The exposure meter of the Nikon F2 Photomic features a center-weighted thru-the-lens metering system cross- coupled to the shutter speed and aperture controls. The meter reads the light over the entire focusing screen but favors a central area. This means that correct exposures are possible even in situations where an averaged reading would result in wrong exposure.
The meter takes advantage of automatic diaphragm feature of Nikkor Auto lenses to measure light at the maximum aperture of the lens. This insures a bright viewfinder image for viewing and focusing and minimizes the influence of light entering through the finder eyepiece. In order for the meter to measure exposure at full aperture with lenses of different maximum aperture, it must be adjusted to the maximum aperture of the lens in use. This ts done each time the lens is attached or changed by turning the aperture ring of the lens through its entire range (see p. 30, 31).
Turning On the Meter
To switch on the meter, pull out the film-advance lever Just enough to uncover the red dot on top of the camera. When the meter is not in use, press the lever flush against the camera back since the batteries are being drained continuously as long as the lever is in the ““ON”’ position.
Centering the Meter Needle
A number of different shutter speed-aperture combinations will usually result in the same exposure. The ‘‘best”’ one depends on the results desired. Use fast shutter speeds to freeze motion or slow ones to create deliberate blur. Small apertures give greater depth of field; large ones let the subject stand out against an out-of-focus background (see p. 20).
To determine correct exposure, adjust the aperture and/or shutter speed until the meter needle is centered in the U-shaped notch visible in the viewfinder (the + and — marks let you know whether you are over- or under-exposing). You can also center the needle located beneath the window on top of the finder. For fine adjustments, either the lens aperture or the shutter speed (except for speeds slower than 1/80 sec.) permits reliable intermediate settings.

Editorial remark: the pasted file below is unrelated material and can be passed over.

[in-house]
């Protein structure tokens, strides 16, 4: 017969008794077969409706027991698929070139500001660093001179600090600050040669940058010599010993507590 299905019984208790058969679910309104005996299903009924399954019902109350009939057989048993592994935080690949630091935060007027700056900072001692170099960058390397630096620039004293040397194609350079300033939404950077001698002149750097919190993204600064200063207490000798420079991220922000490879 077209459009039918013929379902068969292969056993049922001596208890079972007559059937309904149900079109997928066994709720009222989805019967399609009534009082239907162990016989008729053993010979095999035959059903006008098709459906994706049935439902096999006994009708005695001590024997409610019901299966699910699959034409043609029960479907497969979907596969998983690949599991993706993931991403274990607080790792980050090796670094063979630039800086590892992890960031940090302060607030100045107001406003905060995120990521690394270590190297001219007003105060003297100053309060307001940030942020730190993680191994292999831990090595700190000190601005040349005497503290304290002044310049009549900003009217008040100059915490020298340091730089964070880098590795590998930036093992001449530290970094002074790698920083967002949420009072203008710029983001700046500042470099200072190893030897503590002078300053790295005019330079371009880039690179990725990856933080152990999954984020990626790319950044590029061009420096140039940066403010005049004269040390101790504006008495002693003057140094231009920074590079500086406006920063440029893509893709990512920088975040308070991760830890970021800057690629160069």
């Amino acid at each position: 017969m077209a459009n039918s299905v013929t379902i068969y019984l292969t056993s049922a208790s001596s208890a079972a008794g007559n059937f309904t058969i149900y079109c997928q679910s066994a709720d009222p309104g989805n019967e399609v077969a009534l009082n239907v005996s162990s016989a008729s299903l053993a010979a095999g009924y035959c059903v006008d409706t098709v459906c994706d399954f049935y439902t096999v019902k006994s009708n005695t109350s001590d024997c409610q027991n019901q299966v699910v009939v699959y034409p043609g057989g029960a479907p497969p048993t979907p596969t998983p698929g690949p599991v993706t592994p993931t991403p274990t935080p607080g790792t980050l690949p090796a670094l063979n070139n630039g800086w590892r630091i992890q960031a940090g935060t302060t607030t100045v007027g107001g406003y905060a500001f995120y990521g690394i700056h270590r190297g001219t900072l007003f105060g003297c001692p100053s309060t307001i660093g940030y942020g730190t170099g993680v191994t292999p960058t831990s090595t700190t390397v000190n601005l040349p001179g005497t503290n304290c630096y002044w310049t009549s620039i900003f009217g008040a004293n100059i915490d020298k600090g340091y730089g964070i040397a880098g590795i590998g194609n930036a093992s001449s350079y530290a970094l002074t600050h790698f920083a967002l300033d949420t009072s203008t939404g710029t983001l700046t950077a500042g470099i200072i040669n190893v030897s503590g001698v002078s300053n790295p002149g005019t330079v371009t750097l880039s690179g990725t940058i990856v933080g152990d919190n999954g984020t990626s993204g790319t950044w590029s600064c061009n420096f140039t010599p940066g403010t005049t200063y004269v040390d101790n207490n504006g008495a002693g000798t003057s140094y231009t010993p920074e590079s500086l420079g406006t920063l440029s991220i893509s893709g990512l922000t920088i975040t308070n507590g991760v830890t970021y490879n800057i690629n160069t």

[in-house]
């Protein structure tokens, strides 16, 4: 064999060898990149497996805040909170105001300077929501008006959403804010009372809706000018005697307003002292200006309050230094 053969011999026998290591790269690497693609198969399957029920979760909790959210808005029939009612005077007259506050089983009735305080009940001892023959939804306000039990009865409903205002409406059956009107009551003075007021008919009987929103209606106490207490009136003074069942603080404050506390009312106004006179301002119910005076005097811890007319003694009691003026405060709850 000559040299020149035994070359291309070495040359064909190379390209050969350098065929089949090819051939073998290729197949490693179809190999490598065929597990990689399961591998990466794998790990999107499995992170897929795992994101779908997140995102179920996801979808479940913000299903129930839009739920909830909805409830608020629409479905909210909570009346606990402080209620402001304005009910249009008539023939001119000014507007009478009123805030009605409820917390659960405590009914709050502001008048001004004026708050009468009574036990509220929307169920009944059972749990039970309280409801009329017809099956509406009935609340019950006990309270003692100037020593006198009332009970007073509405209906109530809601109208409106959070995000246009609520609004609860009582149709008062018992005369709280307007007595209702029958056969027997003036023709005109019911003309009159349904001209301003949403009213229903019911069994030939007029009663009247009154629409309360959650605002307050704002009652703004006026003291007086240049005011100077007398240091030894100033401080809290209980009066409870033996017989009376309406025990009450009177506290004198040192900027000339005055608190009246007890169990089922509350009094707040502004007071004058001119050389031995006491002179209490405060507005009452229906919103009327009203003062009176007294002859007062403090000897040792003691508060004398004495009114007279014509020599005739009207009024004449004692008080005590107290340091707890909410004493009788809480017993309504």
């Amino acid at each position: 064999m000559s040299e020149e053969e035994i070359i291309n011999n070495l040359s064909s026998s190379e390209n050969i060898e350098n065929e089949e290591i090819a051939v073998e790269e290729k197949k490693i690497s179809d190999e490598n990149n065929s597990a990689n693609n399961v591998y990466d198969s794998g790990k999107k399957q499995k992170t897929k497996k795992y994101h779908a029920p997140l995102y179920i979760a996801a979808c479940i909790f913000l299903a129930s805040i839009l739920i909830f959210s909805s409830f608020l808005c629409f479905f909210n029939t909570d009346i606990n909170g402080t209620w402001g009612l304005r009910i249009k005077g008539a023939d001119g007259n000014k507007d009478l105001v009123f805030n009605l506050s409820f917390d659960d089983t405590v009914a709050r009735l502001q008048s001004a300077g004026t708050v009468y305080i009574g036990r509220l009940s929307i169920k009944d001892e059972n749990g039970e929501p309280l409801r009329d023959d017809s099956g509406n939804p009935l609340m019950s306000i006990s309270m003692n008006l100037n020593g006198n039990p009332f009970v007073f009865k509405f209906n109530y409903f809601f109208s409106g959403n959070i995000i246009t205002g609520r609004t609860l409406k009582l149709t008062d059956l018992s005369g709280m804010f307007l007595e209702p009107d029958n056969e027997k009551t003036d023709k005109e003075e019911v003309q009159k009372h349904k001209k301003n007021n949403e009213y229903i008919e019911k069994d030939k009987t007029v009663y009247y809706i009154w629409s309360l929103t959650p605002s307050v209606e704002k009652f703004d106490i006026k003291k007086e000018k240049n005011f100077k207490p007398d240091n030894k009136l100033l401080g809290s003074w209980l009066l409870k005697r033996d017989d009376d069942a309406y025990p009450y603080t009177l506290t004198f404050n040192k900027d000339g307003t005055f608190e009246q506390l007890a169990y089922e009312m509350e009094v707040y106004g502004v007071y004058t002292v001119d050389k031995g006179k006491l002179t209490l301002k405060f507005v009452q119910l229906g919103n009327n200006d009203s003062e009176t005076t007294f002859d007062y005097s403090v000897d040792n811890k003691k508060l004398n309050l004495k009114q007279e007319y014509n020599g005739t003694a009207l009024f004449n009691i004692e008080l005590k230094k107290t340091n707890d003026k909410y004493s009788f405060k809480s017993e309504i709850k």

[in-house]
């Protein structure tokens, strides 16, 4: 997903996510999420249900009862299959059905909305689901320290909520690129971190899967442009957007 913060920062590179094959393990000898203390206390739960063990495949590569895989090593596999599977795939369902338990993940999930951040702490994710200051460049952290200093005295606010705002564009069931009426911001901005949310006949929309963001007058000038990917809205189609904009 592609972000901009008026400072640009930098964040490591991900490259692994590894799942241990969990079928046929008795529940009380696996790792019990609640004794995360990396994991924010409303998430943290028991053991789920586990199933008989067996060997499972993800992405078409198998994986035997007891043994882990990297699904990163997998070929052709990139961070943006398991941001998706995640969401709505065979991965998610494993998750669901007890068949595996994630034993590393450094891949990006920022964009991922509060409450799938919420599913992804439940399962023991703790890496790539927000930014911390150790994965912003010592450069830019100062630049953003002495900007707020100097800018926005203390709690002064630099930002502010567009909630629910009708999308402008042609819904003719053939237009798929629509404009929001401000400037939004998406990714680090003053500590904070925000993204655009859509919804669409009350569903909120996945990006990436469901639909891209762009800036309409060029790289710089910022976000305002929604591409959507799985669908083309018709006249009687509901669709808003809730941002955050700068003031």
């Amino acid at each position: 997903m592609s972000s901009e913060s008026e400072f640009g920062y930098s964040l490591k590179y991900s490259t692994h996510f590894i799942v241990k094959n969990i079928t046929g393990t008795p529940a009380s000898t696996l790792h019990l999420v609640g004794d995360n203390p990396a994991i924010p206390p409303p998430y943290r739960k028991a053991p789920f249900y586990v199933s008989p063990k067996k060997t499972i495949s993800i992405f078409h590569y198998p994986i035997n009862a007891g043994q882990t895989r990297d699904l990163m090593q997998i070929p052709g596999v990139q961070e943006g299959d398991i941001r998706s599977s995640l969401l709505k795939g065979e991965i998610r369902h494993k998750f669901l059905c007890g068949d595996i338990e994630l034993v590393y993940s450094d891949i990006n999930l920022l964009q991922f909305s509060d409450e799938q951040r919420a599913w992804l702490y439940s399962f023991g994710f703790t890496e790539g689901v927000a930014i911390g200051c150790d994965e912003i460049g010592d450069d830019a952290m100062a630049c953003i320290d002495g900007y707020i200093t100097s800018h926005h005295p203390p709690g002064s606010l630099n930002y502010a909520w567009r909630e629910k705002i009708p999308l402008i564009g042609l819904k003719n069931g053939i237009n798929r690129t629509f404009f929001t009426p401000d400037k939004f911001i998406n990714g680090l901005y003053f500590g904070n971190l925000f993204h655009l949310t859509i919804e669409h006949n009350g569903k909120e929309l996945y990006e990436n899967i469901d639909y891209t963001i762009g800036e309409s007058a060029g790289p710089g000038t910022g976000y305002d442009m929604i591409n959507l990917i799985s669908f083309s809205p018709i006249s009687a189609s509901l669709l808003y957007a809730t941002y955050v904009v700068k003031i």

Under extremely low light conditions, the meter needle may center at the “B”’ setting on the shutter speed selector. If so, correct exposure time is 2 seconds. If the needle moves erratically or cannot be centered even after all possible aperture-shutter speed combinations have been tried, then the light is too bright or dim for the meter’s range. Effective range (coupling range) varies according to the lens and film speed used. For example, with the 50mm f/1.4 lens and a film speed of ASA 100, it extends from f/1.4 at 1 second to f/8 at 1/2000 second.
For added convenience when determining exposures, the actual shutter speed and the aperture selected appear in the bottom edge of the viewfinder viewfield. This lets you adjust the exposure setting while observing the meter needle in the viewfinder.
Getting the Right Exposure
The central part of the focusing screen should always be aimed at the main subject when centering the needle. Otherwise unimportant bright or dark areas may have adverse influence on the exposure reading. If an off-center composition is desired, first measure the light striking the main subject and set the aperture and shutter speed to center the needle. Then move the camera until the desired composition appears in the viewfinder.